As the American humorist Will Rogers said: “It’s not what we don’t know that gives us trouble, it’s what we know that ain’t so.”
“Things that you know that ain't so"
“DDT is dangerous and banning it was justified.”
In her book, “The Silent Spring" Rachel Carson claimed that DDT was seriously reducing wild bird populations in spite of the fact that the evidence showed an increase since the introduction of DDT.
The World Health Organisation scientists examined Rachel’s claims and concluded that there might be good reasons for banning its use outside houses but it was quite safe and very effective if used inside houses. Their political masters ignored their advice and decided on a universal ban. In 1972 an investigation by the US Environmental Protection Agency recommended that DDT should remain available for use. The administrator of the EPA ignored this advice and banned DDT. The US government picked this up and threatened to stop aid for any country using DDT.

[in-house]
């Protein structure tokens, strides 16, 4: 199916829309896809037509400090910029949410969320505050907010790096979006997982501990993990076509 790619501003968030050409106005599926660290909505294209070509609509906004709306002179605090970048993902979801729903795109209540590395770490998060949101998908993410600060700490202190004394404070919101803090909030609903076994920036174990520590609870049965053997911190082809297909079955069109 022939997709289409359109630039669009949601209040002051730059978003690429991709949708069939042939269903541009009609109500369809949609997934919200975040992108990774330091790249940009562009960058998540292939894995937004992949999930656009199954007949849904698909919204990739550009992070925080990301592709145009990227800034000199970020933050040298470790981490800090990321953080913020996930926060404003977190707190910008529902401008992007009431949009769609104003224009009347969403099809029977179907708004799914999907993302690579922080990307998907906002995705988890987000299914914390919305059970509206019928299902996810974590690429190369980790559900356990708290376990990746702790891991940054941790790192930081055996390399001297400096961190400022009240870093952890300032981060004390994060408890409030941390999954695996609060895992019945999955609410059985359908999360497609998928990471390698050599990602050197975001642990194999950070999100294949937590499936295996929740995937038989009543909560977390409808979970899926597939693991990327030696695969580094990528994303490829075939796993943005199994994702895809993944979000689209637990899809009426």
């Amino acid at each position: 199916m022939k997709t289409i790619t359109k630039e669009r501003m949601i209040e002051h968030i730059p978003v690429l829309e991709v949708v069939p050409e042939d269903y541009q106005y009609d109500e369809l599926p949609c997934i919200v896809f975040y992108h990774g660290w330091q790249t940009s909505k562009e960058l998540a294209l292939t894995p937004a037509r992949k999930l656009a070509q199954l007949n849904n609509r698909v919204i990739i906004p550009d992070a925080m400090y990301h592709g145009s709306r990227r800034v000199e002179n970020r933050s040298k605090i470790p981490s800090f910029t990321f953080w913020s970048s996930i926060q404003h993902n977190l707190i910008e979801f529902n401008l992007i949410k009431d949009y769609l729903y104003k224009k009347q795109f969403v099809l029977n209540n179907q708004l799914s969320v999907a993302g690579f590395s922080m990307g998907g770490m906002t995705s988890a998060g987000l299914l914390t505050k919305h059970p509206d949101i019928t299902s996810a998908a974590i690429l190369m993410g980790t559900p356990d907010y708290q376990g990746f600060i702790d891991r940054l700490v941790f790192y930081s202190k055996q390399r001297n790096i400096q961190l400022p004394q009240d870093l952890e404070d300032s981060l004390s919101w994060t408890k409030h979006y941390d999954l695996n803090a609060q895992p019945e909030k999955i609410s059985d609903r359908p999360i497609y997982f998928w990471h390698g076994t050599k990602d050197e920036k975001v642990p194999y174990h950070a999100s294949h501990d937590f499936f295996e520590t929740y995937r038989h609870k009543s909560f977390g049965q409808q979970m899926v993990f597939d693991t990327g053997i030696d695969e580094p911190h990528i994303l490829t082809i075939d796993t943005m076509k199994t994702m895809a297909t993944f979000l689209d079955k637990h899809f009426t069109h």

The DDT ban has probably killed more than 100 million people – many of them children. Before the ban, malaria and other insect borne diseases were in steady decline and in the Southern United States and many other countries malaria had been reduced or eradicated.
In the Pacific malaria, chickengunya and dengue fever are on the increase. In Africa, the situation is much worse. These mosquito borne diseases could be eliminated easily and safely by spraying the inside of houses with DDT.
In 2006 the World Health Organisation world cleared DDT for use inside houses. But the unfounded belief that DDT is dangerous overrides the scientific evidence so few countries use DDT and people continue to get sick and to die.
"Things you know that ain’t so" is a weekly column by Bryan Leyland exposing the truth behind popular misconceptions.